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Int Health. 2019 May 1;11(3):163-165. doi: 10.1093/inthealth/ihy094.

Household water sharing: a missing link in international health.

Author information

1
Department of Geography, University of Miami, Coral Gables, FL, USA.
2
Department of Public Health Sciences, Miller School of Medicine, University of Miami, Miami, FL, USA.
3
School of Human Evolution and Social Change, Arizona State University, Tempe, AZ, USA.
4
Center for Global Health, Arizona State University, Tempe, AZ, USA.
5
Institute for Resources, Environment and Sustainability, University of British Columbia, Vancouver, BC, Canada.
6
Department of Geography, Environment, and Spatial Sciences, Michigan State University, East Lansing, MI, USA.
7
Department of Biobehavioral Health, Pennsylvania State University, University Park, PA, USA.
8
Department of Anthropology, Pennsylvania State University, University Park, PA, USA.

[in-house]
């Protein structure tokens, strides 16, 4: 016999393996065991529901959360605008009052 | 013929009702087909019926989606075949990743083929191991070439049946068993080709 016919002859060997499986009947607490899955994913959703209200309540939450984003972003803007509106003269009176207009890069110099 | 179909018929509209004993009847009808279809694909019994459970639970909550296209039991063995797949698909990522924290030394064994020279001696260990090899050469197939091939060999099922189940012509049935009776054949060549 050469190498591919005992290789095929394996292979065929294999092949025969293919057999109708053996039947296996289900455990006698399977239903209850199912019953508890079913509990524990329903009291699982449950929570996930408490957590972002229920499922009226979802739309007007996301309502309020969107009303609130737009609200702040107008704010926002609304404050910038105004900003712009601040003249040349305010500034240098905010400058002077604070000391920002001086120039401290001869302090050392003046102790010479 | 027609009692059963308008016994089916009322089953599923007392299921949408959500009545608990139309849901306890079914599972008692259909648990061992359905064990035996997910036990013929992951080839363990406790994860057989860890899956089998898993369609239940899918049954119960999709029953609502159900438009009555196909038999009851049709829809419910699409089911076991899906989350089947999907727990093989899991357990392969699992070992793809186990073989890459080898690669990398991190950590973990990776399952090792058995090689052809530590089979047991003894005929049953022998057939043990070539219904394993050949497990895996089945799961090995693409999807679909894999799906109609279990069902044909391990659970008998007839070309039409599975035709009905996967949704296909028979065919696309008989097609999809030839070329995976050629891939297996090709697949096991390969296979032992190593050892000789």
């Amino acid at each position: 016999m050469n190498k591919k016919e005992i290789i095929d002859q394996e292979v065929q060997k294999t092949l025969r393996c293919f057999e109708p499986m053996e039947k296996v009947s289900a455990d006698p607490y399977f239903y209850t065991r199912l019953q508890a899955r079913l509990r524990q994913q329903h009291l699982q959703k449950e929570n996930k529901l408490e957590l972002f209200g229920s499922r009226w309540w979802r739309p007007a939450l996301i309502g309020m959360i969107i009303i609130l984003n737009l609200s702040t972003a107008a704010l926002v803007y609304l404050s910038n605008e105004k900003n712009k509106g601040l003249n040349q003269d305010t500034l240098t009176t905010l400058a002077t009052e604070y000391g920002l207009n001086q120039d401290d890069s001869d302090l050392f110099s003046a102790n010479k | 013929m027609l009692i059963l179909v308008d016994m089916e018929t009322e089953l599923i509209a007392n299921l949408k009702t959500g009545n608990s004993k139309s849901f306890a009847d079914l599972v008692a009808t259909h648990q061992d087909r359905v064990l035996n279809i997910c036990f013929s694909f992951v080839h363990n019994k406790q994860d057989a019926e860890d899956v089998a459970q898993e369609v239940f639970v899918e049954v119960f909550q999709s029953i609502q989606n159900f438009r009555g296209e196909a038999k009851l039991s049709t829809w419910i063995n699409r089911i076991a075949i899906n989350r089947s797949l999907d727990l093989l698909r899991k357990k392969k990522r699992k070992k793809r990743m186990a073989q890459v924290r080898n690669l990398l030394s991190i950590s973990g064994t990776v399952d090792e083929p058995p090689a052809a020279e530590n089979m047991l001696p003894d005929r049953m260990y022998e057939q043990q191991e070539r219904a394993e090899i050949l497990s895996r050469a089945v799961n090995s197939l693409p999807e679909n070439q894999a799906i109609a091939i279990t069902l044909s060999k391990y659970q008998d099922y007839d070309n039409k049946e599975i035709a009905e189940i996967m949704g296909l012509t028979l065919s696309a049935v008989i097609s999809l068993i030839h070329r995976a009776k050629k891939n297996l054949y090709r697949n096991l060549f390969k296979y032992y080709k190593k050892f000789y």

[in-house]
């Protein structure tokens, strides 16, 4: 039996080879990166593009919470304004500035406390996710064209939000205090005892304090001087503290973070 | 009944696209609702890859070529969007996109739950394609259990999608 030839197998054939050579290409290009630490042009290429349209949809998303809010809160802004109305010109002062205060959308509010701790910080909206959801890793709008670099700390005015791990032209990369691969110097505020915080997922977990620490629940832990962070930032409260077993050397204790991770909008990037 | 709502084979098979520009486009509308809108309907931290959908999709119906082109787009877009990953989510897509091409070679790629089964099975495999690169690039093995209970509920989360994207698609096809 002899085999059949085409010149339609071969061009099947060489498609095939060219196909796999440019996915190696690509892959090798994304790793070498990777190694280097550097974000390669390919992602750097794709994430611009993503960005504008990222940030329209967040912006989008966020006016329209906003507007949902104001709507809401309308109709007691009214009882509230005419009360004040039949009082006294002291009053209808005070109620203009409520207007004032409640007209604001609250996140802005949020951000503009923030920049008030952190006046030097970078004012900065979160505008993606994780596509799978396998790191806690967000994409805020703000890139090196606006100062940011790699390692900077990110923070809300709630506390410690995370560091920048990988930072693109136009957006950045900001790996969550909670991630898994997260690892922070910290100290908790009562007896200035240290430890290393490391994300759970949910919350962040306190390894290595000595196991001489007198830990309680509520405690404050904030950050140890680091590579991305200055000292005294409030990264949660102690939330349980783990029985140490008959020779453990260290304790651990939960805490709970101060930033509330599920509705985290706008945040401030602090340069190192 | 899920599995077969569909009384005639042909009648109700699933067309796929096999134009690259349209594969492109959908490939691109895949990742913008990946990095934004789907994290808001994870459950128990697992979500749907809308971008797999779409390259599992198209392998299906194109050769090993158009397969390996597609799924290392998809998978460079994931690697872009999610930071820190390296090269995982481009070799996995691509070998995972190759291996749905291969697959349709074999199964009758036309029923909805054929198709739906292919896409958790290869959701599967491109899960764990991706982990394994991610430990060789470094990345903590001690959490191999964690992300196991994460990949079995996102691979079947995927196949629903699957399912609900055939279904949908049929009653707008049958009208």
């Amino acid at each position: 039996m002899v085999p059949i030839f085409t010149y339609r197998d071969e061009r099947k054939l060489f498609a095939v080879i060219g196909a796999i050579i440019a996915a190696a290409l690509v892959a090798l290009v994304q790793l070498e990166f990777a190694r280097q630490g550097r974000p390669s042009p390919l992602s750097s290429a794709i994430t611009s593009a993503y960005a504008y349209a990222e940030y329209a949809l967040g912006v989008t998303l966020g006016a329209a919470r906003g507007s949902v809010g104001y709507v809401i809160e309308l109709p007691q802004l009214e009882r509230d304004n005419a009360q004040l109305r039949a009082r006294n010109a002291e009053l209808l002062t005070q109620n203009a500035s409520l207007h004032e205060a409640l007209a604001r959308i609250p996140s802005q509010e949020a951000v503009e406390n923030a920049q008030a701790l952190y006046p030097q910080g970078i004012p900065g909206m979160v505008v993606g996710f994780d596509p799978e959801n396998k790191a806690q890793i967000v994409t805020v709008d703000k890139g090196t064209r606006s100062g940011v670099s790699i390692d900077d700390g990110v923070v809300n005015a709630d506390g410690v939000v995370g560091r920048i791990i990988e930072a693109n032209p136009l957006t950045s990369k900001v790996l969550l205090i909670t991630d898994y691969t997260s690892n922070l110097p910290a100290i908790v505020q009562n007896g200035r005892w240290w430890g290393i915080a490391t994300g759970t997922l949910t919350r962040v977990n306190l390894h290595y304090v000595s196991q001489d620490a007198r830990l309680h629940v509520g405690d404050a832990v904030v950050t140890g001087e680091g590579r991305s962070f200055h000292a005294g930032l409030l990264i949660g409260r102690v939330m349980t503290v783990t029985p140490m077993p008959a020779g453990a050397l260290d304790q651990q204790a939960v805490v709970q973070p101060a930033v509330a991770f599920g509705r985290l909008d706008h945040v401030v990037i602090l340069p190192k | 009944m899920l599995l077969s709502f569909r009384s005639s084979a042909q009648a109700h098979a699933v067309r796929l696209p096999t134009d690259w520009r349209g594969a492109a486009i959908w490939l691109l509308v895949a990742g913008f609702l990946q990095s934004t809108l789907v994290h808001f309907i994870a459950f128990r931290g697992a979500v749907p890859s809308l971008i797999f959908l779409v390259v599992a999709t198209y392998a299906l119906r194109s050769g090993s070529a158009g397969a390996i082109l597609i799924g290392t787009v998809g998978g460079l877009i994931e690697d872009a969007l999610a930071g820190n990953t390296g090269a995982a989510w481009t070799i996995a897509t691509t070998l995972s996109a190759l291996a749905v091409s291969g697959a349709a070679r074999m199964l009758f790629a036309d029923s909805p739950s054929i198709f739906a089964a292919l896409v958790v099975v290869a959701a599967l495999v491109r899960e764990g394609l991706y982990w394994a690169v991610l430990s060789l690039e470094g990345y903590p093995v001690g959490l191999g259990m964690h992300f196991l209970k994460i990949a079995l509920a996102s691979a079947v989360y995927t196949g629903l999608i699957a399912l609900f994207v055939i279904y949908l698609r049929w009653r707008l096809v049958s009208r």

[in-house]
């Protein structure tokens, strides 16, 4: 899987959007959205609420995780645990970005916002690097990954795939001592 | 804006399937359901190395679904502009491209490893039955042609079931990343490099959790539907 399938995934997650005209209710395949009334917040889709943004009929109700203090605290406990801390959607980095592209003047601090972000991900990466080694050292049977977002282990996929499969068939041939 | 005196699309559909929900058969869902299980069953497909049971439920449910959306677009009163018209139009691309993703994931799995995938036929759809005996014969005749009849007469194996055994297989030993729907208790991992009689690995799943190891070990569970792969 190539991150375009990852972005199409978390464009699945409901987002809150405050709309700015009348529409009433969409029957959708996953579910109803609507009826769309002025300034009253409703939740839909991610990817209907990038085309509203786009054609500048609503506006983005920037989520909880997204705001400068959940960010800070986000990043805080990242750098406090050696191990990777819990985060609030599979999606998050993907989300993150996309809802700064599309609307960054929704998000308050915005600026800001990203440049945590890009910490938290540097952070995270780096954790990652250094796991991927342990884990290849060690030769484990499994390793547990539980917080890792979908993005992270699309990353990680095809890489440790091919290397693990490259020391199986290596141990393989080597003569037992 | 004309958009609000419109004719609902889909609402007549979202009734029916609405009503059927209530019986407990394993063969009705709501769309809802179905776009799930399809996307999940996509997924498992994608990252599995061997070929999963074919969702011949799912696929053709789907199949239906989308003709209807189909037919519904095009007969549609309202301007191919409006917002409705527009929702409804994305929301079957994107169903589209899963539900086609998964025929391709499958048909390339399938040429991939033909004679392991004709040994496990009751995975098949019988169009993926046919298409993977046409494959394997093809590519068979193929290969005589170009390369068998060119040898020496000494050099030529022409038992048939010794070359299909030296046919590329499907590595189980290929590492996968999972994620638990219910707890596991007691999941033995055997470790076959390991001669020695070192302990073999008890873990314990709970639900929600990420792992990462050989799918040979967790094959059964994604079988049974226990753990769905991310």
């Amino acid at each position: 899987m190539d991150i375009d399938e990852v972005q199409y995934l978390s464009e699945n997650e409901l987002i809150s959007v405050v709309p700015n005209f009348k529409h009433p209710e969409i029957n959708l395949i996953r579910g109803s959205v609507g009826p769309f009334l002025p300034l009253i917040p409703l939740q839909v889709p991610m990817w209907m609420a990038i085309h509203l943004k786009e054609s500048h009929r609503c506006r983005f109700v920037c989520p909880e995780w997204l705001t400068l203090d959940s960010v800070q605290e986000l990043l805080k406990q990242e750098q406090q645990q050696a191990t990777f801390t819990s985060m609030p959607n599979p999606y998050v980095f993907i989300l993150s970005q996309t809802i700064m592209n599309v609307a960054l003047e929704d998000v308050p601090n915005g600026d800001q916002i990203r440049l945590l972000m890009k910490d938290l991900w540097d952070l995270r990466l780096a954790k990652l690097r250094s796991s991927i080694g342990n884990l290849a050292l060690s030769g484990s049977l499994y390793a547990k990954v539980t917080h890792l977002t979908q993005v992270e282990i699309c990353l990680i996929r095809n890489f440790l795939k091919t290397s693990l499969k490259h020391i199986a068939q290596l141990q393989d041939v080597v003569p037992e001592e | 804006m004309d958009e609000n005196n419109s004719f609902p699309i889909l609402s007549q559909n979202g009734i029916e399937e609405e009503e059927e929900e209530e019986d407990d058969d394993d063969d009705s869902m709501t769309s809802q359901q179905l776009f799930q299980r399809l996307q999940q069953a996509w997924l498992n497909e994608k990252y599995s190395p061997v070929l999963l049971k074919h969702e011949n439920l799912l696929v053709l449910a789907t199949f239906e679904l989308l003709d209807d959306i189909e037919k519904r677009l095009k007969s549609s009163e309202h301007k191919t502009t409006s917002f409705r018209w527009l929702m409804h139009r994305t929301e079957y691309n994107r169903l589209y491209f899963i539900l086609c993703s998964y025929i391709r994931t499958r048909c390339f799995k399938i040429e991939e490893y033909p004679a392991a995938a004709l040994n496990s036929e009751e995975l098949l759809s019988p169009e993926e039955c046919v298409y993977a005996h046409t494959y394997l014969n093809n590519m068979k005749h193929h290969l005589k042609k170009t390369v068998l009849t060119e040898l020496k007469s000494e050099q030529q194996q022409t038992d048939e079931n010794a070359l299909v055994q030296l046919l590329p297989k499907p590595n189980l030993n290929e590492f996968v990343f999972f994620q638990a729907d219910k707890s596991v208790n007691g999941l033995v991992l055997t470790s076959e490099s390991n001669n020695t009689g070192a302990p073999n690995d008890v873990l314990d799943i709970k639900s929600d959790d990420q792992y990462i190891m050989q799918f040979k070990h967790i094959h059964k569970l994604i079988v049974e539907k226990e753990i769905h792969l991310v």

9
Department of Anthropology, Northwestern University, Evanston, IL, USA.

Abstract

Water insecurity massively undermines health, especially among impoverished and marginalized communities. Emerging evidence shows that household-to-household water sharing is a widespread coping strategy in vulnerable communities. Sharing can buffer households from the deleterious health effects that typically accompany seasonal shortages, interruptions of water services and natural disasters. Conversely, sharing may also increase exposure to pathogens and become burdensome and distressing in times of heightened need. These water sharing systems have been almost invisible within global health research but need to be explored, because they can both support and undermine global public health interventions, planning and policy.

KEYWORDS:

multiple water sources; water insecurity; water policy; water sharing

PMID:
30576501
PMCID:
PMC6484635
[Available on 2020-05-01]
DOI:
10.1093/inthealth/ihy094

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